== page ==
The first grant Mason hopes to secure is through the state’s Parkland Acquisitions and Renovations for Communities grants, which would fund 68% of the project cost. The deadline for that application is Thursday.

Mason also intends to apply for a federal Land and Water Conservation Fund grant, which matches up to $750,000 in grant funding and has a deadline in February.

Mayor Nicole LaChapelle and At-Large City Councilor Owen Zaret said they supported Mason’s efforts “wholeheartedly.”

“I think that a public swimming pool is absolutely something that cities have to have, and I hate to say it, but with global warming, we’re getting hotter summers, and lots of people don’t have access to cooling off stations and water recreation,” he said.

Precinct 1 Councilor James “J.P.” Kwiecinski also voiced support, but noted his concern with funding improvements to a pool that has been closed for so long.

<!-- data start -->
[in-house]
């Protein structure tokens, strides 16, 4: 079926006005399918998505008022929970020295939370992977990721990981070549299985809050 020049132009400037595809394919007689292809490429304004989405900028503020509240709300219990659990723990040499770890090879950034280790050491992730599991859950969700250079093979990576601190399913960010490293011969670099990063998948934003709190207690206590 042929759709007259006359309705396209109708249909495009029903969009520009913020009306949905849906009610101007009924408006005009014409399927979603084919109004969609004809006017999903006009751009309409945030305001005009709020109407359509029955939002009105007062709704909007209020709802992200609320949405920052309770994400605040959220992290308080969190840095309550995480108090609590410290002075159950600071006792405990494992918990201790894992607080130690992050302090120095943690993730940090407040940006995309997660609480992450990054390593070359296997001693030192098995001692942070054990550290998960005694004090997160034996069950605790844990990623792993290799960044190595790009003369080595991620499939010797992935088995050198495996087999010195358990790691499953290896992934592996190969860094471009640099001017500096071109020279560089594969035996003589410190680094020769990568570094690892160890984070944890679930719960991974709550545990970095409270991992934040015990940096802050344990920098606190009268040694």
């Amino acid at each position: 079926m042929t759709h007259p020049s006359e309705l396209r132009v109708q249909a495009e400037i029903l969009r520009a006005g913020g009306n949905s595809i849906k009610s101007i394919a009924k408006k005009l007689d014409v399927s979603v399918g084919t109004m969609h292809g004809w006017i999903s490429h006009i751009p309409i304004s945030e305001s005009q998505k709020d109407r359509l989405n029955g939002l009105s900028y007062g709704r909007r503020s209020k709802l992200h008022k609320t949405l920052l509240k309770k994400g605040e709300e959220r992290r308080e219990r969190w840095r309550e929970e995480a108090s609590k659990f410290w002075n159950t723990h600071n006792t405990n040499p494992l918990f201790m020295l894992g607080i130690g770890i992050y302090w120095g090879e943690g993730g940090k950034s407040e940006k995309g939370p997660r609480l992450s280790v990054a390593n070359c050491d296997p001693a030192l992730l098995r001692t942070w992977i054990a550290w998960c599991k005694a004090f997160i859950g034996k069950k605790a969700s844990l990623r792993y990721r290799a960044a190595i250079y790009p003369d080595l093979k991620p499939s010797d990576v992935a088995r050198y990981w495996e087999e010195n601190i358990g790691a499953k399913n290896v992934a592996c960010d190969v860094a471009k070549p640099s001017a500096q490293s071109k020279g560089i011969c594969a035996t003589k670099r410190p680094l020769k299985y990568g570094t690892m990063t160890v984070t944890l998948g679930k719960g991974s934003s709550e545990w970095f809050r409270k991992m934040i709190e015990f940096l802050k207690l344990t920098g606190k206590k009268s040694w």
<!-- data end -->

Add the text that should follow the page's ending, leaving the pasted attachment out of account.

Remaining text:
“What’s the answer in sight for next year and the year after if we’re not able to get the ball rolling now? I’m concerned that we’re going to go ahead and vote to spend this money without hearing what the plan is for the future,” said Kwiecinski.

Mason said that it was important to note that his request was for a letter of support, not money at this point.

“I think we’re at the point whether it’s going to be put money in the pool or close it forever. It’s getting to that point one way or another. I think now is the time to make that decision,” said Mason. “I know it’s a big nugget, I saw the numbers first so I understand that completely. It’s not going to get any cheaper.”

Councilors unanimously approved signing a letter of support for the project, which is also being supported by the Commission on Disability and the Community Preservation Act Committee.

Emily Thurlow can be reached at ethurlow@gazettenet.com.